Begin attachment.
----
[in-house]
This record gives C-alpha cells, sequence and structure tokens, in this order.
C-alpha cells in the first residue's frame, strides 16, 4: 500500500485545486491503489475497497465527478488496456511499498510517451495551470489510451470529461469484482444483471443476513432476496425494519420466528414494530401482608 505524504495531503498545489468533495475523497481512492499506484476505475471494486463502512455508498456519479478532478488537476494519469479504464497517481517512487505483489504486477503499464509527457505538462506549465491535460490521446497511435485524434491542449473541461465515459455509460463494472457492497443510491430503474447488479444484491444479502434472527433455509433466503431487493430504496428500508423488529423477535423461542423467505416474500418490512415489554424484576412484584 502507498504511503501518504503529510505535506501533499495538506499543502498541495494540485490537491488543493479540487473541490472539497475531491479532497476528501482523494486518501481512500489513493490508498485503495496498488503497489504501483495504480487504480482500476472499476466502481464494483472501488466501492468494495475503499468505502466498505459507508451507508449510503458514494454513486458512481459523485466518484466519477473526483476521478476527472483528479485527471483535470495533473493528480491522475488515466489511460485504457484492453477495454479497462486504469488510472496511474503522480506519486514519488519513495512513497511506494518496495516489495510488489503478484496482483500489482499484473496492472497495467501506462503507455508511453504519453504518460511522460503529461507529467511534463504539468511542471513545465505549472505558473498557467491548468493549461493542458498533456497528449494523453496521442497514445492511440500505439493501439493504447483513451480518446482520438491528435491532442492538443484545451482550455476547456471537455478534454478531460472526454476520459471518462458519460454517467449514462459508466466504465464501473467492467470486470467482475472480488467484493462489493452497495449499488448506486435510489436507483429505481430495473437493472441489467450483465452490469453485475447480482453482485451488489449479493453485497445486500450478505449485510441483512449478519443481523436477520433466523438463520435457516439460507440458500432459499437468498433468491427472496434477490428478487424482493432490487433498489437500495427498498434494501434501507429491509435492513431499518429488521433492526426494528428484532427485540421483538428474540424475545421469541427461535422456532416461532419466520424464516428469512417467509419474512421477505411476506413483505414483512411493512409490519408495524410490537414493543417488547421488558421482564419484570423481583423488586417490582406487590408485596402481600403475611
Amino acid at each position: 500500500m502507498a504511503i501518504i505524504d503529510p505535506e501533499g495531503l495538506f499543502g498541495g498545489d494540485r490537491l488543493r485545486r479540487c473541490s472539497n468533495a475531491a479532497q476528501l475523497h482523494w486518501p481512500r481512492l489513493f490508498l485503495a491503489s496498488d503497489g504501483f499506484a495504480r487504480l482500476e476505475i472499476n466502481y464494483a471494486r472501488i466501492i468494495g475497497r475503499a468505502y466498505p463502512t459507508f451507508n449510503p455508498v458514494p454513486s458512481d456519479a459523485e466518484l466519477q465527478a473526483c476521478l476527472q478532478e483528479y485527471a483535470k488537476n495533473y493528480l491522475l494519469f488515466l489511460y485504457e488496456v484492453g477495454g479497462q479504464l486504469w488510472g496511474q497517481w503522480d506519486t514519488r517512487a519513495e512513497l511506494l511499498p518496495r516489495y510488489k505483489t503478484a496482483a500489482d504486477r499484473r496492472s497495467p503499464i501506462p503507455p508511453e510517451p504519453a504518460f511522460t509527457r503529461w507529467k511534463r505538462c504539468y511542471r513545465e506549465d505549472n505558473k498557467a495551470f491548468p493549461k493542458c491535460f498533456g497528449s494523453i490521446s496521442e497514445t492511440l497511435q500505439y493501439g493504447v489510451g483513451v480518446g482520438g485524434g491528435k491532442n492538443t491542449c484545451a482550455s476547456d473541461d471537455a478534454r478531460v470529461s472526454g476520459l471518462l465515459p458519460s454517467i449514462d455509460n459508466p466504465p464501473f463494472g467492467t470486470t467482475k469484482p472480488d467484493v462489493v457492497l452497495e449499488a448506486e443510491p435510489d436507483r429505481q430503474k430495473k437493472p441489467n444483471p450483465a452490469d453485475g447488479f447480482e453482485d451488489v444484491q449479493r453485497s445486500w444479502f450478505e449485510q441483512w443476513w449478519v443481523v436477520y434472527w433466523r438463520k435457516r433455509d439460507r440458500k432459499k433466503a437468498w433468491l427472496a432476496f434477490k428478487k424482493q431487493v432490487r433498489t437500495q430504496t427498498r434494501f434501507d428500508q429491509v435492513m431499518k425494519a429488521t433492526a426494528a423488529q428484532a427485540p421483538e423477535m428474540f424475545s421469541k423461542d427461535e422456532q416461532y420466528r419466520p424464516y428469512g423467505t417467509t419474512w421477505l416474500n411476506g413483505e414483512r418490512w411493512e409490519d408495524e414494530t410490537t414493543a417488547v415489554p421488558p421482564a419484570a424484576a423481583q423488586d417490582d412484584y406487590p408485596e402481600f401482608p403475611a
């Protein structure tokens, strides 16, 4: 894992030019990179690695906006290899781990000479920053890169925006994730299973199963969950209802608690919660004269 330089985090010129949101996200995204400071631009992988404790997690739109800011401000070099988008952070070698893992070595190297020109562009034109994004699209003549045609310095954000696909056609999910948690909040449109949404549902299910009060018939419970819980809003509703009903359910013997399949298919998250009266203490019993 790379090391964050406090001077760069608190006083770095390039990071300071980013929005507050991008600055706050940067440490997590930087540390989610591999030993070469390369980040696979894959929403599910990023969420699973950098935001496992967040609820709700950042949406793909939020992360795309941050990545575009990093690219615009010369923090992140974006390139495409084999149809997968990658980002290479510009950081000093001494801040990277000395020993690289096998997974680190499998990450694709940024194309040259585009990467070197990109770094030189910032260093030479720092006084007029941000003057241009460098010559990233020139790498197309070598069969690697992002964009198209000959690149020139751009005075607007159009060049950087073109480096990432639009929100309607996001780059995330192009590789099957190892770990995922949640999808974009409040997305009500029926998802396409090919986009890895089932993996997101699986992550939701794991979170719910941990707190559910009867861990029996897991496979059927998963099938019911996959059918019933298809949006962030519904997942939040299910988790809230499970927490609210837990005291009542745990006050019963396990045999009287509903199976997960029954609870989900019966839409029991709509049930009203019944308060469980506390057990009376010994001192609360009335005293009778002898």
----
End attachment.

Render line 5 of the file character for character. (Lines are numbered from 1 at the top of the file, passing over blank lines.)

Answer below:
């Protein structure tokens, strides 16, 4: 894992030019990179690695906006290899781990000479920053890169925006994730299973199963969950209802608690919660004269 330089985090010129949101996200995204400071631009992988404790997690739109800011401000070099988008952070070698893992070595190297020109562009034109994004699209003549045609310095954000696909056609999910948690909040449109949404549902299910009060018939419970819980809003509703009903359910013997399949298919998250009266203490019993 790379090391964050406090001077760069608190006083770095390039990071300071980013929005507050991008600055706050940067440490997590930087540390989610591999030993070469390369980040696979894959929403599910990023969420699973950098935001496992967040609820709700950042949406793909939020992360795309941050990545575009990093690219615009010369923090992140974006390139495409084999149809997968990658980002290479510009950081000093001494801040990277000395020993690289096998997974680190499998990450694709940024194309040259585009990467070197990109770094030189910032260093030479720092006084007029941000003057241009460098010559990233020139790498197309070598069969690697992002964009198209000959690149020139751009005075607007159009060049950087073109480096990432639009929100309607996001780059995330192009590789099957190892770990995922949640999808974009409040997305009500029926998802396409090919986009890895089932993996997101699986992550939701794991979170719910941990707190559910009867861990029996897991496979059927998963099938019911996959059918019933298809949006962030519904997942939040299910988790809230499970927490609210837990005291009542745990006050019963396990045999009287509903199976997960029954609870989900019966839409029991709509049930009203019944308060469980506390057990009376010994001192609360009335005293009778002898």